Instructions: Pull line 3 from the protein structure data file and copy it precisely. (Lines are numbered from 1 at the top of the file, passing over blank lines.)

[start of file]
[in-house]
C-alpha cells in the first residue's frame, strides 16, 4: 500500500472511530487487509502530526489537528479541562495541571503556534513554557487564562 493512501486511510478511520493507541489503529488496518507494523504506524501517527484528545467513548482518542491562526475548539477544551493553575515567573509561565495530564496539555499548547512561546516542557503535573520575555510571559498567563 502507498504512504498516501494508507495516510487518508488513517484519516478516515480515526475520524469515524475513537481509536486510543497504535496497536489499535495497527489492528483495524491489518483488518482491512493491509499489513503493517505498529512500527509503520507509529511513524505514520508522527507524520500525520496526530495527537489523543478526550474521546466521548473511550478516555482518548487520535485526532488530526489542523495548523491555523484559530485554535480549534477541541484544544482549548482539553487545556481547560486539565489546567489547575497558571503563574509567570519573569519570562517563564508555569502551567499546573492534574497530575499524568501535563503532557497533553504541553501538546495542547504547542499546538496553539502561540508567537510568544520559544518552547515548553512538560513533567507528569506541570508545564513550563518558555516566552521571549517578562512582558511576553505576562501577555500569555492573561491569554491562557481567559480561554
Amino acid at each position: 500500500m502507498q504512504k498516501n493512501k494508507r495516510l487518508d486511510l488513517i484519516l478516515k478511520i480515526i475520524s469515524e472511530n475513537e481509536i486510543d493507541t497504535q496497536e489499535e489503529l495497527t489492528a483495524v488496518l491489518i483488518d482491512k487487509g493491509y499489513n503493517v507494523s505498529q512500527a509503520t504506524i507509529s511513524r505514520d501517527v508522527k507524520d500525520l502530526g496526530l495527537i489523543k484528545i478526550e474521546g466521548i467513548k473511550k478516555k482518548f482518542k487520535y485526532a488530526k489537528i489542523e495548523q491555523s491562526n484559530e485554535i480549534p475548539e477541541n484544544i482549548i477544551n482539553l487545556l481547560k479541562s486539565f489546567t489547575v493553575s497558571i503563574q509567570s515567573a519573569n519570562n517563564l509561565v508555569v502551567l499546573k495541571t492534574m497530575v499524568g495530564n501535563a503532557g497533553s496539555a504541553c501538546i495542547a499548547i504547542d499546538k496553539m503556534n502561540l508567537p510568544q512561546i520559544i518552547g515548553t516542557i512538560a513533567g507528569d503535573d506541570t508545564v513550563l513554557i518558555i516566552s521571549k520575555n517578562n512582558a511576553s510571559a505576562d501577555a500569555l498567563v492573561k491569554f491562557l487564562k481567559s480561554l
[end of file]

Amino acid at each position: 500500500m502507498q504512504k498516501n493512501k494508507r495516510l487518508d486511510l488513517i484519516l478516515k478511520i480515526i475520524s469515524e472511530n475513537e481509536i486510543d493507541t497504535q496497536e489499535e489503529l495497527t489492528a483495524v488496518l491489518i483488518d482491512k487487509g493491509y499489513n503493517v507494523s505498529q512500527a509503520t504506524i507509529s511513524r505514520d501517527v508522527k507524520d500525520l502530526g496526530l495527537i489523543k484528545i478526550e474521546g466521548i467513548k473511550k478516555k482518548f482518542k487520535y485526532a488530526k489537528i489542523e495548523q491555523s491562526n484559530e485554535i480549534p475548539e477541541n484544544i482549548i477544551n482539553l487545556l481547560k479541562s486539565f489546567t489547575v493553575s497558571i503563574q509567570s515567573a519573569n519570562n517563564l509561565v508555569v502551567l499546573k495541571t492534574m497530575v499524568g495530564n501535563a503532557g497533553s496539555a504541553c501538546i495542547a499548547i504547542d499546538k496553539m503556534n502561540l508567537p510568544q512561546i520559544i518552547g515548553t516542557i512538560a513533567g507528569d503535573d506541570t508545564v513550563l513554557i518558555i516566552s521571549k520575555n517578562n512582558a511576553s510571559a505576562d501577555a500569555l498567563v492573561k491569554f491562557l487564562k481567559s480561554l